It has indeed been quieter around here than I’d anticipated or planned for but it’s taken us a bit longer to bounce back from moving than I’d imagined. I mentally kept telling myself we were just moving up the street — that it’d be no big deal and I could do small trips throughout the week. And I did this. And it kind of felt like no big deal at the time. But the small trips all started to realllllly add up after awhile. We did have a lot of help on the actual moving day, but by that time I was pretty much ready to lie down in the guest room and take a day-long nap, which of course wasn’t an option. In fact! It turns out our box spring didn’t fit up the staircase so Sam had to saw it in half in the basement while I kept myself nervously busy, and by the time we got it upstairs and all set up I think both of us were more than ready to collapse. We felt pretty proud that at least there was a bed in the midst of all those boxes. Suffice it to say, there has been more painting and unpacking than cooking around here lately. We’ve been eating a lot of quick takeout from the co-op, my famous-only-to-Sam chicken salad, and easy open-face quesadillas. But a few nights ago, I decided it was time to bake something proper. So here we are. I’ve missed you!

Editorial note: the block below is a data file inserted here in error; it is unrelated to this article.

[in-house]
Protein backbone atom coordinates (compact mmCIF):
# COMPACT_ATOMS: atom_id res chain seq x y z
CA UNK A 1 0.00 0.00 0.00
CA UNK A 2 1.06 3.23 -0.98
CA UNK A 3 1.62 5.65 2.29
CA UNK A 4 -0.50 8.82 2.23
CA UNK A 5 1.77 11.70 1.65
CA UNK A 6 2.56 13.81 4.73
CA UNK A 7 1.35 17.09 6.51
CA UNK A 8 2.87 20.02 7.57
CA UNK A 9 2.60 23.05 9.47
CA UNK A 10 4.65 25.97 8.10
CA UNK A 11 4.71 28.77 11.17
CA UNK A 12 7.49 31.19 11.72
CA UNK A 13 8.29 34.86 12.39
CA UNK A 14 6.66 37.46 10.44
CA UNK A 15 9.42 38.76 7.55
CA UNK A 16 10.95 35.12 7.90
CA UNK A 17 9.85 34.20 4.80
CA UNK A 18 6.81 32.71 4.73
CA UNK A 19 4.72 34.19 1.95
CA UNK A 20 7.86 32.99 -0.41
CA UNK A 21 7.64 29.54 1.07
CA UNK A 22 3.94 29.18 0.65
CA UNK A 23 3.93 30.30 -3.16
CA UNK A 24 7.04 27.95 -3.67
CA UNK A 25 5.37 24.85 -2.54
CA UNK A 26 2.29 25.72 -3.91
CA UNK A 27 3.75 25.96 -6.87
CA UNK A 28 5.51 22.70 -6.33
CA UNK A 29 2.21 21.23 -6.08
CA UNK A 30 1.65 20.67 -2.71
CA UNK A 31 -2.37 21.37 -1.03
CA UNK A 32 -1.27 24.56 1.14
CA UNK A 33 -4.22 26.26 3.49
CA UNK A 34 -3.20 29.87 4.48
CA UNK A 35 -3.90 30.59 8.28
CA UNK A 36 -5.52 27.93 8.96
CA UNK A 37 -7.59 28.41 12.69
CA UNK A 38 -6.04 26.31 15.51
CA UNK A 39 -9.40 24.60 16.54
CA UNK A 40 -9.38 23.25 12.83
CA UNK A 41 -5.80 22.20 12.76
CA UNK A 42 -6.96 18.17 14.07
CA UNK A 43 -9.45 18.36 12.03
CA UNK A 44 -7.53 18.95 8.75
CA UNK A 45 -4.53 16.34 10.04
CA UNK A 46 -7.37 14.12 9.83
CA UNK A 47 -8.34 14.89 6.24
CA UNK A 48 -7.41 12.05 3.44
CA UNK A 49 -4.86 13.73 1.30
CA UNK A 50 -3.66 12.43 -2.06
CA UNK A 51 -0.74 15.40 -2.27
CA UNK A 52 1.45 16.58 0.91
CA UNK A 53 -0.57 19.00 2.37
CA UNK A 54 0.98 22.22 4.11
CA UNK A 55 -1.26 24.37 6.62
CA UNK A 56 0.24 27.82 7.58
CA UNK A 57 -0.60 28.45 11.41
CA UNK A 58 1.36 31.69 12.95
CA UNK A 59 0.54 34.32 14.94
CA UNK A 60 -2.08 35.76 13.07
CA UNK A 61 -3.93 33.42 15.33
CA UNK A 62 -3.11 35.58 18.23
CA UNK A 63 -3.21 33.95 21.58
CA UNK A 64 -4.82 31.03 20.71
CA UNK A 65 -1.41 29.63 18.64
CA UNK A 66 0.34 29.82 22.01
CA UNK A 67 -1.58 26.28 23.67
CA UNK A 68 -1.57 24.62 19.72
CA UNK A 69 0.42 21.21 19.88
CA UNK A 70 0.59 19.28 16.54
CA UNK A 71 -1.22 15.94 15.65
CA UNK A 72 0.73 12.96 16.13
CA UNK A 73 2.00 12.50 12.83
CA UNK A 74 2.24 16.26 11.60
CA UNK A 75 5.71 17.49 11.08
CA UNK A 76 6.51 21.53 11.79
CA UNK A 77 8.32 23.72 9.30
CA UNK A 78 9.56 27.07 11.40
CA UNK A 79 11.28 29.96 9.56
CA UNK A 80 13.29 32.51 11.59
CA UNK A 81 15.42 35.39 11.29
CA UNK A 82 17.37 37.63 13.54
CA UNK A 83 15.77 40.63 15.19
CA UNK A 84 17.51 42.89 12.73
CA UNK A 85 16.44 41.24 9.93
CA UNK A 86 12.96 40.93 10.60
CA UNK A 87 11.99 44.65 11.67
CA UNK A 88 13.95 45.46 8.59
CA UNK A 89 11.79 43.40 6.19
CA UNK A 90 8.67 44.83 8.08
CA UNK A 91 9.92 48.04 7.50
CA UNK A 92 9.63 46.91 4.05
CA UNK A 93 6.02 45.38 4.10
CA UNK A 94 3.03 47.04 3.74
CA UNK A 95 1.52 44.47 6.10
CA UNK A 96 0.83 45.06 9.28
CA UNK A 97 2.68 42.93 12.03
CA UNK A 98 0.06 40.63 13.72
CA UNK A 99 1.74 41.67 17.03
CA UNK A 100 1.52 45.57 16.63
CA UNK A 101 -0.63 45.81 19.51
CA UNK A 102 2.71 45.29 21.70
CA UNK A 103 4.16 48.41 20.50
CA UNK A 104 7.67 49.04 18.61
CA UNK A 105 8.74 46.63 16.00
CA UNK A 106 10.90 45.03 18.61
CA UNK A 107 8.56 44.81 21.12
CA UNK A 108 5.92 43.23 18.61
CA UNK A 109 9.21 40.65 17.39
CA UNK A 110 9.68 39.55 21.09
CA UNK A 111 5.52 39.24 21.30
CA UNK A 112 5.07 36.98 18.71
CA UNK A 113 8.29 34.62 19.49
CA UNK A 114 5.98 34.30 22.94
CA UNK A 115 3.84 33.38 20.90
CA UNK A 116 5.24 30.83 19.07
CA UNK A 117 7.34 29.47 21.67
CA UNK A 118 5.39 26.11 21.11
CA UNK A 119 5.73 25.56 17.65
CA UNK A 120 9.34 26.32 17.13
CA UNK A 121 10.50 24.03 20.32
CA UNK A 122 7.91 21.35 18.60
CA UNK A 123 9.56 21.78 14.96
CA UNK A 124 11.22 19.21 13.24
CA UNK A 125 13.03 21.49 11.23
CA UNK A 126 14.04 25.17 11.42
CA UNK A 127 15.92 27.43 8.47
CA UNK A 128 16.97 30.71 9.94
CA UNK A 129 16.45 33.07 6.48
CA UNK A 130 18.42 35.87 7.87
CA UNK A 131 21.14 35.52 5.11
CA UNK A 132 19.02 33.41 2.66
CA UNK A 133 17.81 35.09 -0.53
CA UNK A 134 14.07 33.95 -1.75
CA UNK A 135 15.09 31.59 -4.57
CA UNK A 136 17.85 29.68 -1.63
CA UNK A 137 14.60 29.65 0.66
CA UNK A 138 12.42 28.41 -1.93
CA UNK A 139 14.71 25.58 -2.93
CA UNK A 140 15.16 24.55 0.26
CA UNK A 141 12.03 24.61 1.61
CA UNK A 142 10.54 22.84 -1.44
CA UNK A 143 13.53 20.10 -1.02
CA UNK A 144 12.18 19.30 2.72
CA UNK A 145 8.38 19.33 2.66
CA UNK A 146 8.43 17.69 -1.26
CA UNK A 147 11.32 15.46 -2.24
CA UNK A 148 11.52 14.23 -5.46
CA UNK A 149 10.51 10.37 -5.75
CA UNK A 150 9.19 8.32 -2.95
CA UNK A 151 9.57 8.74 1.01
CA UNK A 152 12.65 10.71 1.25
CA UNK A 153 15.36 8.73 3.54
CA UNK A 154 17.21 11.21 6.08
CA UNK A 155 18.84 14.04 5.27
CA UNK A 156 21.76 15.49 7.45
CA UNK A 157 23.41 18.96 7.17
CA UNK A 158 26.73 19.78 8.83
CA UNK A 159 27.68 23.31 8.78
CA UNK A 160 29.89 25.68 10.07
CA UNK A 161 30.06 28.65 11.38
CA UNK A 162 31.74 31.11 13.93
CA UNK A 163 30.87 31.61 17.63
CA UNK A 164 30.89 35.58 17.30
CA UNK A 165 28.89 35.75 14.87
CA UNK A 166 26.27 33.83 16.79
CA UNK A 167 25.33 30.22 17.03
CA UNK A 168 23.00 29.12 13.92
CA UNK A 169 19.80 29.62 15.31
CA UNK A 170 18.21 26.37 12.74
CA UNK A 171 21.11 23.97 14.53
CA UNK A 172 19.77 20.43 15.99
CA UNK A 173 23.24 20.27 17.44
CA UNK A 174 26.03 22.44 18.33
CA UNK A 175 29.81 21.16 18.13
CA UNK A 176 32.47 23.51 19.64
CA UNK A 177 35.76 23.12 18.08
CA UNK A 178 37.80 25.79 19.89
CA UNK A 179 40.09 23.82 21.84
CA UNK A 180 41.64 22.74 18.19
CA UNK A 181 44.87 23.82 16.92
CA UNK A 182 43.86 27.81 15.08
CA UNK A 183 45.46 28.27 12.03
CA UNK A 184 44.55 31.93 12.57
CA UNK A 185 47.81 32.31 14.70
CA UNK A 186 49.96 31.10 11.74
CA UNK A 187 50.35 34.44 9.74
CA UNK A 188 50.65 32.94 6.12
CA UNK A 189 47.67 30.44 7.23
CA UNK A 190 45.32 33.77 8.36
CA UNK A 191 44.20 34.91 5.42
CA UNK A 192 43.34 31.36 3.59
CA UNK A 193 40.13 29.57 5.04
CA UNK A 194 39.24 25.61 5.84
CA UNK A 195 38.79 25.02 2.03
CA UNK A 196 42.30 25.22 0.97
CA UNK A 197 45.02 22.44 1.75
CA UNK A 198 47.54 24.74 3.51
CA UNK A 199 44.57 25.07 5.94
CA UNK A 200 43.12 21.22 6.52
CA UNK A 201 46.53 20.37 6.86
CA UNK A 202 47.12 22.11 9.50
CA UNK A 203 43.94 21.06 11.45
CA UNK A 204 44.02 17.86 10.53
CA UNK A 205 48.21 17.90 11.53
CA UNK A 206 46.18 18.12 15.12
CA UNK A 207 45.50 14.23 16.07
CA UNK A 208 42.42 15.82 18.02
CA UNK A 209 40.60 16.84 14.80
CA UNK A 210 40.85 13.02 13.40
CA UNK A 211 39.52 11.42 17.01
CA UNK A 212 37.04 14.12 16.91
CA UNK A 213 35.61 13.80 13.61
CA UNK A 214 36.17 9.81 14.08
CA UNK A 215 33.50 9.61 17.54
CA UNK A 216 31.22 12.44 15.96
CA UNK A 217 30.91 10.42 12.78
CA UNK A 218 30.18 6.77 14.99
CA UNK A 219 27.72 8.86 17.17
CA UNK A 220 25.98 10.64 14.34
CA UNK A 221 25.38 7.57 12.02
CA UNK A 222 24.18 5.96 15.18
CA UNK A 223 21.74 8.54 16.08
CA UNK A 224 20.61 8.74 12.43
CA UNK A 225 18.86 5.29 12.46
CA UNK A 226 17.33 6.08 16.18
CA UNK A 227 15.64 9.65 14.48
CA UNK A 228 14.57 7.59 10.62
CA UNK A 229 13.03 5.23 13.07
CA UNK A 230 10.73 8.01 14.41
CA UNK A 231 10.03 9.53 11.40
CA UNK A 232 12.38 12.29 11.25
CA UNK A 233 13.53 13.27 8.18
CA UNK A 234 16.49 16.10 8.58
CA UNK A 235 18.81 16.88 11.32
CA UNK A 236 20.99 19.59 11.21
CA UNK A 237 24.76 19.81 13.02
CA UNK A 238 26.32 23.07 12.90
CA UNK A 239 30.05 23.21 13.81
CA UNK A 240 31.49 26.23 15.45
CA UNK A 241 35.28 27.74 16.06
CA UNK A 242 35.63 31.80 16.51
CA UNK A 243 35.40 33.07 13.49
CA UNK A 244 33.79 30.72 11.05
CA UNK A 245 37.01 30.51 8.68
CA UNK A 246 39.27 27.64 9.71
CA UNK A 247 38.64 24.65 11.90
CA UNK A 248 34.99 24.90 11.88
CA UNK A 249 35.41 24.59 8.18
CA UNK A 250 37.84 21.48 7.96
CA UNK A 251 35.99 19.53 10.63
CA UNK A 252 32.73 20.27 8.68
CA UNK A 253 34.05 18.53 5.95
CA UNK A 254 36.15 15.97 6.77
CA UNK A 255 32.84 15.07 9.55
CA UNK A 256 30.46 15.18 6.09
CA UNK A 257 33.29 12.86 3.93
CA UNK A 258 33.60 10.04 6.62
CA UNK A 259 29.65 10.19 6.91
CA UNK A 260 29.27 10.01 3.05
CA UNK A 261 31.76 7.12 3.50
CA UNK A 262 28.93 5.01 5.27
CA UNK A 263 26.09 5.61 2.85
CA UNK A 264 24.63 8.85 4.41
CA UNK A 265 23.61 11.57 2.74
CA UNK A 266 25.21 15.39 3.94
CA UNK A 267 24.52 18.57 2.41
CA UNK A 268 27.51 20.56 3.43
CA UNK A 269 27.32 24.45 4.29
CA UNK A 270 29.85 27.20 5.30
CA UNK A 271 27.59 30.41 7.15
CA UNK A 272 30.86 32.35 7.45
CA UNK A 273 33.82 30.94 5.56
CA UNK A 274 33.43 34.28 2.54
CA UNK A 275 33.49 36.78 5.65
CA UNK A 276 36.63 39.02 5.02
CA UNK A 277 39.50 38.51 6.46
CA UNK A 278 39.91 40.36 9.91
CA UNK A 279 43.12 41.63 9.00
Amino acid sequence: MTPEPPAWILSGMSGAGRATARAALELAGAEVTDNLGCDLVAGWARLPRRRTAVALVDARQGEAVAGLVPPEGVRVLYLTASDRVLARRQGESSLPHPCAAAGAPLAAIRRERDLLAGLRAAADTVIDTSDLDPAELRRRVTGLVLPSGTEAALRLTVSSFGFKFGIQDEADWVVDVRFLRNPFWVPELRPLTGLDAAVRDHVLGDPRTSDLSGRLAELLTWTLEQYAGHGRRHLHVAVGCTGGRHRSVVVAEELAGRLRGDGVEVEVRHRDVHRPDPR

I’d run across some really beautiful looking rhubarb at the store and picked it up not exactly knowing what I wanted to do with it. There was, of course, the Rhubarb Breakfast Cake I’d made on the blog a few years ago. But I’d seen Molly’s recent post and thought that might be the way to go, until I saw this pie and thought perhaps that was actually the right direction. My friend Natalie made a straight rhubarb pie with candied ginger in it for our bookclub, and I’ve been thinking about it ever since.